Meteorology Courses in the Internet

Dear Russians, 

Some part of the audience complains about very poor Google translation from Russian to English and apart from that I hope the notes about meteorology theme will be interesting for a variety of people including non-Russians. So let’s perfect our language skills :).

A Mr. Cold Front slows down in front of the Alps.

The more you fly the more you get eager to understand the ambient weather conditions. Very soon after starting flying the routes of at least moderate length I realised that such books as ‘Understanding the Sky‘ from Dennnis Pagen are way less profoundness level then my thorough organism is needed. It doesn’t mean the mentioned book doesn’t worth to read though. Furthermore accompanied by well-known ‘Performance Flying’ it’s one of the best selection for very novice pilots (in my opinion). It’s just too generous about many things I’d like to look into.

While digging in this field of science I’m getting more and more fascinated about the progress in the weather forecasting. And the level of fundamental approach using good Maths  appeals to me very much. The more I appreciate the time we’re living in — with all these great possibilities of online courses directed by such professionals you couldn’t have reached ever before.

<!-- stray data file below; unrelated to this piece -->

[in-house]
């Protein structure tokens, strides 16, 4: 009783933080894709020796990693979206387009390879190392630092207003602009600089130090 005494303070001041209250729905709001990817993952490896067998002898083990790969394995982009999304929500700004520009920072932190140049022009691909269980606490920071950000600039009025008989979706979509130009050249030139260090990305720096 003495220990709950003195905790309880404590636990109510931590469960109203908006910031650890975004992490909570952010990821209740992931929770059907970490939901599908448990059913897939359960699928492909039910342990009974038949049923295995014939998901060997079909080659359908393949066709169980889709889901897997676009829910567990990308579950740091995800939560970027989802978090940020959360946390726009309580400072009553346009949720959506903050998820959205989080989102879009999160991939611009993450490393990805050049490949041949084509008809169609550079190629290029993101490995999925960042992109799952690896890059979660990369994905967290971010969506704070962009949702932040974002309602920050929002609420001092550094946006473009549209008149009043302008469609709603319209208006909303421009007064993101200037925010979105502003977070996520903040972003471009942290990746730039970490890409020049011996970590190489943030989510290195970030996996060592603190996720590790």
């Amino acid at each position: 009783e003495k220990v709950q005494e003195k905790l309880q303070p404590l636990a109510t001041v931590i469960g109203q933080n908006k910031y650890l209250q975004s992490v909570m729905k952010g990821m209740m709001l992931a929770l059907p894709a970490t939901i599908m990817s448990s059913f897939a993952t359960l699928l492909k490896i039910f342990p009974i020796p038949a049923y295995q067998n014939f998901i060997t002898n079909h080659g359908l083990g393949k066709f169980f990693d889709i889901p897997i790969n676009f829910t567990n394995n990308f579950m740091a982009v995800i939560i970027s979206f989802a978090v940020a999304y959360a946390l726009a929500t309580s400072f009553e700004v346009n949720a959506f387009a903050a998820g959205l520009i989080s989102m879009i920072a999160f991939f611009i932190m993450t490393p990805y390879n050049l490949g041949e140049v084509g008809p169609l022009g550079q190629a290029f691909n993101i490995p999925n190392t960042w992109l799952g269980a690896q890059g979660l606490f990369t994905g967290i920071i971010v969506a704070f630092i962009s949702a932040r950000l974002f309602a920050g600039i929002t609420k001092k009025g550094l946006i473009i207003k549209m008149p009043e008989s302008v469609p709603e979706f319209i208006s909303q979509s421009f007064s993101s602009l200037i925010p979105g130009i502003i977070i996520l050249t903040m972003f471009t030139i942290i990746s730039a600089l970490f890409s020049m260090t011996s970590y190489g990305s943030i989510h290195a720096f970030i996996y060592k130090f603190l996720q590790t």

Currently I’m in love with Mountain Weather Distance Learning Course on MetEd portal.

How to estimate the possibility of mountain waves? What structure do they have? Did you know that sometimes under some circumstances they are likely to occur in very average winds from 7-8 m/s? And then in such cases it becomes not only about gliders, but about smaller and slower hang gliders. There’re some activities when you can alter the set of the conditions (the wind strength, the hight of the terrain, the lapse rate and etc.) and see the differences.

The section about mountain wind systems is also great. The author of it is Charles David Whiteman. (He wrote Mountain Meteorology: Fundamentals and Applications, very useful book, I think). That’s amazing thing with real Alpine examples. Very often during the course you meet so familiar and sweet to heart Mountain areas, videos from Alpine weather stations, explanations of some peculiar valley effects using concrete pictures and weather data.

If you really go deep into the field here’re some interesting additional articles I found:

(This one is about the types and reasons of convergence/divergence on valley corners.)

On the MetEd they also have slightly weaker Mesoscale Meteorology: A Primer for Forecasters, but I guess it’s of course can be useful.

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